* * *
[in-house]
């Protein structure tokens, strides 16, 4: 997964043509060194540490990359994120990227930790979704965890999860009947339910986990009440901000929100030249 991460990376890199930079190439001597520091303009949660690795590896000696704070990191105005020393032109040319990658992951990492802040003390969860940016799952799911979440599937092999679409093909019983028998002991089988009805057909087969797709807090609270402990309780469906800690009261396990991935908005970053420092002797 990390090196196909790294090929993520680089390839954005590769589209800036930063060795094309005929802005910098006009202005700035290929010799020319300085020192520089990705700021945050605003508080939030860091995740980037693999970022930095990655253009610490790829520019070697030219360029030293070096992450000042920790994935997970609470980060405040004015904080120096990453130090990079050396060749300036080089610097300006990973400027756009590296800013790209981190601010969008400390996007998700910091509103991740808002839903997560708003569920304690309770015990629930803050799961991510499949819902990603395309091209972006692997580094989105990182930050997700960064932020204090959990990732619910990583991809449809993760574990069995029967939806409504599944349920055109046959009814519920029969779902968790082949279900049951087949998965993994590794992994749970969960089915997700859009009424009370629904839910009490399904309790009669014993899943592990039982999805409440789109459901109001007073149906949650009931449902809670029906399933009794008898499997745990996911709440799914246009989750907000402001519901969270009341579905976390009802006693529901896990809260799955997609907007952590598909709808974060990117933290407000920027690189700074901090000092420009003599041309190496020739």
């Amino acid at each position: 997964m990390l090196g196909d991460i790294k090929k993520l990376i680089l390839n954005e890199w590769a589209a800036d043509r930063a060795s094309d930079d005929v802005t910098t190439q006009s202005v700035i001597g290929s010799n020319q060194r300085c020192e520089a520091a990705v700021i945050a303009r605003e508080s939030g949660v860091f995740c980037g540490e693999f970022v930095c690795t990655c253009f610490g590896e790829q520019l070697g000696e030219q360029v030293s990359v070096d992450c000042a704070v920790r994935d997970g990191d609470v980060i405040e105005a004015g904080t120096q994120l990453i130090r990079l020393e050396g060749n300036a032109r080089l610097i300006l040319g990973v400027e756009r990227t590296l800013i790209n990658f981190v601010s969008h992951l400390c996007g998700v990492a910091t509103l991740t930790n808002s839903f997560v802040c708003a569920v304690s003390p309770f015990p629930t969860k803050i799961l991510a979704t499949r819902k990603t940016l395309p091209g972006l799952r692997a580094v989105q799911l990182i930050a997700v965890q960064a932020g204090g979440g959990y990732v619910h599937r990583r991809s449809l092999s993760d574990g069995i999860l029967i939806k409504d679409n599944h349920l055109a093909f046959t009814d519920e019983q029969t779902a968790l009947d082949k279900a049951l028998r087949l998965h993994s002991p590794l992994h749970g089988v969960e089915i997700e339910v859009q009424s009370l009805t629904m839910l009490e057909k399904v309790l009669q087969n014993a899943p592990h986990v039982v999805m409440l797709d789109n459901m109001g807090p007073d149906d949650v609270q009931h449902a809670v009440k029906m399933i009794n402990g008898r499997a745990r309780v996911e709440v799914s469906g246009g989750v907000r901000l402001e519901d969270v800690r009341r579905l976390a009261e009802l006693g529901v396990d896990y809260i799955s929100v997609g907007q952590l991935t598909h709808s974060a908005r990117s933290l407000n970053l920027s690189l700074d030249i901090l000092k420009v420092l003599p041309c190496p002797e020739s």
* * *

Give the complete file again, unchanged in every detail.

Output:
[in-house]
């Protein structure tokens, strides 16, 4: 997964043509060194540490990359994120990227930790979704965890999860009947339910986990009440901000929100030249 991460990376890199930079190439001597520091303009949660690795590896000696704070990191105005020393032109040319990658992951990492802040003390969860940016799952799911979440599937092999679409093909019983028998002991089988009805057909087969797709807090609270402990309780469906800690009261396990991935908005970053420092002797 990390090196196909790294090929993520680089390839954005590769589209800036930063060795094309005929802005910098006009202005700035290929010799020319300085020192520089990705700021945050605003508080939030860091995740980037693999970022930095990655253009610490790829520019070697030219360029030293070096992450000042920790994935997970609470980060405040004015904080120096990453130090990079050396060749300036080089610097300006990973400027756009590296800013790209981190601010969008400390996007998700910091509103991740808002839903997560708003569920304690309770015990629930803050799961991510499949819902990603395309091209972006692997580094989105990182930050997700960064932020204090959990990732619910990583991809449809993760574990069995029967939806409504599944349920055109046959009814519920029969779902968790082949279900049951087949998965993994590794992994749970969960089915997700859009009424009370629904839910009490399904309790009669014993899943592990039982999805409440789109459901109001007073149906949650009931449902809670029906399933009794008898499997745990996911709440799914246009989750907000402001519901969270009341579905976390009802006693529901896990809260799955997609907007952590598909709808974060990117933290407000920027690189700074901090000092420009003599041309190496020739």
């Amino acid at each position: 997964m990390l090196g196909d991460i790294k090929k993520l990376i680089l390839n954005e890199w590769a589209a800036d043509r930063a060795s094309d930079d005929v802005t910098t190439q006009s202005v700035i001597g290929s010799n020319q060194r300085c020192e520089a520091a990705v700021i945050a303009r605003e508080s939030g949660v860091f995740c980037g540490e693999f970022v930095c690795t990655c253009f610490g590896e790829q520019l070697g000696e030219q360029v030293s990359v070096d992450c000042a704070v920790r994935d997970g990191d609470v980060i405040e105005a004015g904080t120096q994120l990453i130090r990079l020393e050396g060749n300036a032109r080089l610097i300006l040319g990973v400027e756009r990227t590296l800013i790209n990658f981190v601010s969008h992951l400390c996007g998700v990492a910091t509103l991740t930790n808002s839903f997560v802040c708003a569920v304690s003390p309770f015990p629930t969860k803050i799961l991510a979704t499949r819902k990603t940016l395309p091209g972006l799952r692997a580094v989105q799911l990182i930050a997700v965890q960064a932020g204090g979440g959990y990732v619910h599937r990583r991809s449809l092999s993760d574990g069995i999860l029967i939806k409504d679409n599944h349920l055109a093909f046959t009814d519920e019983q029969t779902a968790l009947d082949k279900a049951l028998r087949l998965h993994s002991p590794l992994h749970g089988v969960e089915i997700e339910v859009q009424s009370l009805t629904m839910l009490e057909k399904v309790l009669q087969n014993a899943p592990h986990v039982v999805m409440l797709d789109n459901m109001g807090p007073d149906d949650v609270q009931h449902a809670v009440k029906m399933i009794n402990g008898r499997a745990r309780v996911e709440v799914s469906g246009g989750v907000r901000l402001e519901d969270v800690r009341r579905l976390a009261e009802l006693g529901v396990d896990y809260i799955s929100v997609g907007q952590l991935t598909h709808s974060a908005r990117s933290l407000n970053l920027s690189l700074d030249i901090l000092k420009v420092l003599p041309c190496p002797e020739s």